Black History Month Profile: James West

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Editor’s Note: This is the first of four profiles we will publish for Black History Month, with a focus on Raleigh and the people of Raleigh’s place in the Civil Rights movement.

Wake County Commissioner James West once spent time in jail.

“We weren’t really criminals. We were just in it for what we thought was right,” he said.

He and other students and protesters were arrested during a march on a theater in downtown Greensboro during the Civil Rights era of the early 1960s. Much like the rest of the South, Greensboro was segregated. Thousands of students, he said, came to the rally. So many were arrested, officials weren’t sure where to put them.

West was a student at North Carolina A&T University at that time. He shared an economics class with Jesse Jackson, who lead the march. He had known many students that had taken part in the historic Woolworth sit-in.

“That experience really stuck with me,” he said.

James West

Since then West has been striving to empower people.

West grew up on a farm in Sampson County, where he said he learned a lot about management and leadership. Farm life was hard and there were always decisions to be made and things to manage.

“I didn’t even realize I was learning it,” he said.

He came to Raleigh in 1970. Back then, West recalls the black community being closer-knit than it is now. There were black-owned stores and businesses and there was a sense of interdependence among residents.

As the neighborhood demographics shifted and big box retailers moved in, that tight-knit community changed.

“I think we had a lot of neighborhood pride,” recalled West.

The community didn’t have wealth, but they worked together closely.

West was elected as a Raleigh City Council in 1999 after a number of years serving on various boards, committees and commissions. He represented — and now as a County Commissioner continues to represent — some of Raleigh’s poorest residents.

Many of the minority and low-income census tracts continue to be in Southeast Raleigh, but West said that there is an entire swath of poverty that extends into Knightdale. He compared Wake County to some other North Carolina counties where the poverty levels are higher.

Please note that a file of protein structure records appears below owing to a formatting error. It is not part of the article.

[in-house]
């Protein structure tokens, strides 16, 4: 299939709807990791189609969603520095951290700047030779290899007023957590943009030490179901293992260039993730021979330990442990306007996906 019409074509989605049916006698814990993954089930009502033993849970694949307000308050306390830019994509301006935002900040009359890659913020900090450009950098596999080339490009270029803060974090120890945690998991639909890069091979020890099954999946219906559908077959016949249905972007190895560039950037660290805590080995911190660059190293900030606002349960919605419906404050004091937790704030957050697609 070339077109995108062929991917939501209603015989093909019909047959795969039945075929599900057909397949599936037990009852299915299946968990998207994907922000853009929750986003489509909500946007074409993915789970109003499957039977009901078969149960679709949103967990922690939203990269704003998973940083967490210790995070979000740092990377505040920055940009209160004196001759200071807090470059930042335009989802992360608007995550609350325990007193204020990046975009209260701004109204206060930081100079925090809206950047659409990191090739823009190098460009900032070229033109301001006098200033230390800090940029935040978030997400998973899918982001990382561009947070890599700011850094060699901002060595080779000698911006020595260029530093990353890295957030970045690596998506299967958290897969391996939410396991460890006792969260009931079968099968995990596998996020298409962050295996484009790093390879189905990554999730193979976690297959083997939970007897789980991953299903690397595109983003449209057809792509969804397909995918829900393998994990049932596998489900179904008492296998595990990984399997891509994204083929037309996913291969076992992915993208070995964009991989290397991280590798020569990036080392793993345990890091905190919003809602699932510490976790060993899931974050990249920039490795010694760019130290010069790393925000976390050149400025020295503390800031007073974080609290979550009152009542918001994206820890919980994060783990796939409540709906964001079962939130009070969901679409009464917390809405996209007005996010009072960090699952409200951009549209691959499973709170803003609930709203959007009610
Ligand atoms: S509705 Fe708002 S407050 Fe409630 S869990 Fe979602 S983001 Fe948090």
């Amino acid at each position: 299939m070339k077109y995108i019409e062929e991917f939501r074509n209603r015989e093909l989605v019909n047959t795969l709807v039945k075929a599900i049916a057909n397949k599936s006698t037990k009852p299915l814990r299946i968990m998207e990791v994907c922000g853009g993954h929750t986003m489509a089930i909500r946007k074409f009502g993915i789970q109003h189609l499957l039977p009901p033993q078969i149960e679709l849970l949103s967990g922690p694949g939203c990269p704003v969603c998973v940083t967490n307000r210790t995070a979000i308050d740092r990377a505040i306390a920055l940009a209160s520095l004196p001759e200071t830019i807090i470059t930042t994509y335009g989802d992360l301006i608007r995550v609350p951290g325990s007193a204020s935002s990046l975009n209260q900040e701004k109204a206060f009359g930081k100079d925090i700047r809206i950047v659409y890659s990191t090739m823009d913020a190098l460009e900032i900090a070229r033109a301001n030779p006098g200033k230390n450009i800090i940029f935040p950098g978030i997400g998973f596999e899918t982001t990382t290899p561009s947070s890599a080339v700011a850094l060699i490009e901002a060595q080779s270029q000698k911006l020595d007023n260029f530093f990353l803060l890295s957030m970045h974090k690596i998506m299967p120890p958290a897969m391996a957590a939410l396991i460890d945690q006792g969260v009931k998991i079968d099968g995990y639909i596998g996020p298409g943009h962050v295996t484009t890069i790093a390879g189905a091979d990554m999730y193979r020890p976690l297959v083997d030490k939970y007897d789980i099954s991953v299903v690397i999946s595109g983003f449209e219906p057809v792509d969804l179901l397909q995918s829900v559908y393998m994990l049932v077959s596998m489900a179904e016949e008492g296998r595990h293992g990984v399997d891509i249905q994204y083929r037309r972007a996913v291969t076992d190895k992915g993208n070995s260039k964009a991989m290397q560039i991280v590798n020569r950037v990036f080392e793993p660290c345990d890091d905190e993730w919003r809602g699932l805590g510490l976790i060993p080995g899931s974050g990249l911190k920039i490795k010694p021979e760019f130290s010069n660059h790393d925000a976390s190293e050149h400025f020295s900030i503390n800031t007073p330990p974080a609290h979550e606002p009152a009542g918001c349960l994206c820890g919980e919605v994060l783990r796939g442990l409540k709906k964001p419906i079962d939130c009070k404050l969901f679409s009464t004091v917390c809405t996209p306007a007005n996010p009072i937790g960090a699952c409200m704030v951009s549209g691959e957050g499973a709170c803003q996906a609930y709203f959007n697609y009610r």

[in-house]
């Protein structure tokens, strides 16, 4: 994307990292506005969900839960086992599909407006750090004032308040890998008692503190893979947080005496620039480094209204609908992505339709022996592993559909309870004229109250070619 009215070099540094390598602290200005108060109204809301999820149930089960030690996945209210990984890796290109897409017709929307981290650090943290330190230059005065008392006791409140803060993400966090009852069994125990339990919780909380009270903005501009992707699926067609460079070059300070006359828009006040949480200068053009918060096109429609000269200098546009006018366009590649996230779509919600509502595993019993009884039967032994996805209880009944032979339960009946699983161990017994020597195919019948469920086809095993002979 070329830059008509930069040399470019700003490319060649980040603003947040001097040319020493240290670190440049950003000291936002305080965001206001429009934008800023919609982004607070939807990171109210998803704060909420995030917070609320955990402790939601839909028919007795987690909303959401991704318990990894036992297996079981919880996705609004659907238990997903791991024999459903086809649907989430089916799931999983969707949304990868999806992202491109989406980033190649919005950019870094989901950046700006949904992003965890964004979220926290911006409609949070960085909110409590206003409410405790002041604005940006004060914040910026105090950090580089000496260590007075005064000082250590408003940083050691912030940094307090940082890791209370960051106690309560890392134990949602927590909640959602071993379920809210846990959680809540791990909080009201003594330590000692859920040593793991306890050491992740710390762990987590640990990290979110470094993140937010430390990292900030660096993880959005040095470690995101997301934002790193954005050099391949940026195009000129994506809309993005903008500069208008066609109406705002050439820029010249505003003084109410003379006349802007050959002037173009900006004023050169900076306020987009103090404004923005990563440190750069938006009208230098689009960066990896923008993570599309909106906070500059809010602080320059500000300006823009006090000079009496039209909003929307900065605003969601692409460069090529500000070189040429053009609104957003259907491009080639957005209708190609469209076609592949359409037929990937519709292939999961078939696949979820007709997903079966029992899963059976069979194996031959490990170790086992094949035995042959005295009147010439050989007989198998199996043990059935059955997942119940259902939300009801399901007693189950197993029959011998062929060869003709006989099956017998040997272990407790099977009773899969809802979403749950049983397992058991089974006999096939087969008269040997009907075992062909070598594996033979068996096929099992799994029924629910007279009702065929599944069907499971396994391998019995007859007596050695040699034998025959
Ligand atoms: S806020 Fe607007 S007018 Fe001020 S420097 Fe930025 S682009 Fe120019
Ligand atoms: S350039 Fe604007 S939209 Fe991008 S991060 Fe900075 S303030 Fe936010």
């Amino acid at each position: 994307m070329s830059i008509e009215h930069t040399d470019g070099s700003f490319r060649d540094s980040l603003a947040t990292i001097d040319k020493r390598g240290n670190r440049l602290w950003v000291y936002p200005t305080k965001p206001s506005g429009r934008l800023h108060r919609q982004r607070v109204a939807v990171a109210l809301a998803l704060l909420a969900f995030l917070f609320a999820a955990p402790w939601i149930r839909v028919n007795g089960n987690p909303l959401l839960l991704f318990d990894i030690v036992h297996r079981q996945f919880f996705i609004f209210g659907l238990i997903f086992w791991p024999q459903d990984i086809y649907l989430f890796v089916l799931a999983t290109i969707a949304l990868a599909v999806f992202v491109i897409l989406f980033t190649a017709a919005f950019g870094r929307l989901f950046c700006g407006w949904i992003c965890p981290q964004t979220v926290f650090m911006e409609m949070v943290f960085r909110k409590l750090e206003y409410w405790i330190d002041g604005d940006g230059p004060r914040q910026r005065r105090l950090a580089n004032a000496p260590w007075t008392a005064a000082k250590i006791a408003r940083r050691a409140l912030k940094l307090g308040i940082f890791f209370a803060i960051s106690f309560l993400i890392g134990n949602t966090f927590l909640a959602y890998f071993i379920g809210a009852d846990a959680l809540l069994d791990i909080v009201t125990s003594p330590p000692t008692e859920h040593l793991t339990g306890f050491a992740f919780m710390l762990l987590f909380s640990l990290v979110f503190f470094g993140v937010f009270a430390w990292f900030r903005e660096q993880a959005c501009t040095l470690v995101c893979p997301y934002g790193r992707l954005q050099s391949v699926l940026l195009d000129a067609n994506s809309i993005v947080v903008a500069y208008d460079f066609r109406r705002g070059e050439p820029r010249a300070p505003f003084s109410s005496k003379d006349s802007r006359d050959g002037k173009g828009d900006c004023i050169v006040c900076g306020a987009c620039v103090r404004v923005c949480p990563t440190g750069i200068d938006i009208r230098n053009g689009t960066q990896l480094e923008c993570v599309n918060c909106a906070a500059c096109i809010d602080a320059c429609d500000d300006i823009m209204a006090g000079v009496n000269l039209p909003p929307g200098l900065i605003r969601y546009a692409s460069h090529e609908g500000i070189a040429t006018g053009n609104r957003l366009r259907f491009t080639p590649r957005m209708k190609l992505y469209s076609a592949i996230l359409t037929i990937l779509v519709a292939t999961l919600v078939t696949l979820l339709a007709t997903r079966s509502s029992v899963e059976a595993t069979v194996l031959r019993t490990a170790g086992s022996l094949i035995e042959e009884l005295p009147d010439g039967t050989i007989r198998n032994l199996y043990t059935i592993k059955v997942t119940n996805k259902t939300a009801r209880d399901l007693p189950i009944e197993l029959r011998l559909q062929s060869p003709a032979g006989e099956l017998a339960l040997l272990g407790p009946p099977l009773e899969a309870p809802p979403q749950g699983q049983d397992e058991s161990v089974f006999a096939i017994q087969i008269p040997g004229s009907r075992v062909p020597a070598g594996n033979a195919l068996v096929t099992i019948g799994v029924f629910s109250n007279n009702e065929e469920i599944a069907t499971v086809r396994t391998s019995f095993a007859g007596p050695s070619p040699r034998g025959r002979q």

He explained that as a percentage of the population, Wake might have half of what another county does, but double the people in poverty.

“The impact is so much greater because we have so many more people,” he said.

While many of the legal barriers of equality have been removed, West said that others still remain.

“I still think that in this country, we have other barriers, spiritually and mentally, that keep people behind,” he said.

Include the history of slavery, and West said that sometimes people become prisoners of their own mind. For some people that can be enough of a barrier.

While still sitting on the City Council, West partnered with then-Mayor Paul Coble to create the Southeast Raleigh Alliance (SERA) in 2001.

SERA’s main goal was to empower members of the community, by giving them the training, tools and education they needed to increase their economic standing. Keeping the wealth within the community, said West, would help strengthen it as a whole.

The organization began as a publicly-sponsored task force, but has since become a private nonprofit.

Just five years ago, West helped create Youth Thrive to deal with a rise in homicides involving Raleigh’s young people. The goal is to help guide teens into become productive adults.

West said that seeing the fruits of his labor is motivating, especially when people have become so complacent and divisive.

Unlike the problems of his generation, West said that today’s problems are less obvious and more subtle. A “whites only” sign was blatant signal of the problems the black community faced. Today, the problems are more under-the-surface and when it finally creeps up the community might not be equipped to address it.

There are some up and coming leaders in the Black community, and West said he continues to urge them to get involved by joining boards and commissions, much like he did when he was a younger activist.

“They do it different than folks like me who came out of the Civil Rights era,” he said.

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